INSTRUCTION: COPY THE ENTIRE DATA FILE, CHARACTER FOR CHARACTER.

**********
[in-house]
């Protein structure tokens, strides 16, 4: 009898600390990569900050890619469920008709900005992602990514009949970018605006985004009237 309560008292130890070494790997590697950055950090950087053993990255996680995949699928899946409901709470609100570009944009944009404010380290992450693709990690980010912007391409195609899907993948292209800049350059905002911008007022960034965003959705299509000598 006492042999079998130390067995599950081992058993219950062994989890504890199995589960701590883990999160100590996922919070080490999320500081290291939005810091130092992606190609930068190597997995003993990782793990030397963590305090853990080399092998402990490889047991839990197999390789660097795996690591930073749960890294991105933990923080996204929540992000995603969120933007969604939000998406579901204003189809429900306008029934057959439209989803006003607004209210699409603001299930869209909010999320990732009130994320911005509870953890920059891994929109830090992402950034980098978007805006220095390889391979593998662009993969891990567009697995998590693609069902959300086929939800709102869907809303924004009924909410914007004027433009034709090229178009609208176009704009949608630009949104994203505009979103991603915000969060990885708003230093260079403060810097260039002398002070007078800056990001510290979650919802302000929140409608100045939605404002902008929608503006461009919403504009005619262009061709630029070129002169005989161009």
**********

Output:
[in-house]
């Protein structure tokens, strides 16, 4: 009898600390990569900050890619469920008709900005992602990514009949970018605006985004009237 309560008292130890070494790997590697950055950090950087053993990255996680995949699928899946409901709470609100570009944009944009404010380290992450693709990690980010912007391409195609899907993948292209800049350059905002911008007022960034965003959705299509000598 006492042999079998130390067995599950081992058993219950062994989890504890199995589960701590883990999160100590996922919070080490999320500081290291939005810091130092992606190609930068190597997995003993990782793990030397963590305090853990080399092998402990490889047991839990197999390789660097795996690591930073749960890294991105933990923080996204929540992000995603969120933007969604939000998406579901204003189809429900306008029934057959439209989803006003607004209210699409603001299930869209909010999320990732009130994320911005509870953890920059891994929109830090992402950034980098978007805006220095390889391979593998662009993969891990567009697995998590693609069902959300086929939800709102869907809303924004009924909410914007004027433009034709090229178009609208176009704009949608630009949104994203505009979103991603915000969060990885708003230093260079403060810097260039002398002070007078800056990001510290979650919802302000929140409608100045939605404002902008929608503006461009919403504009005619262009061709630029070129002169005989161009």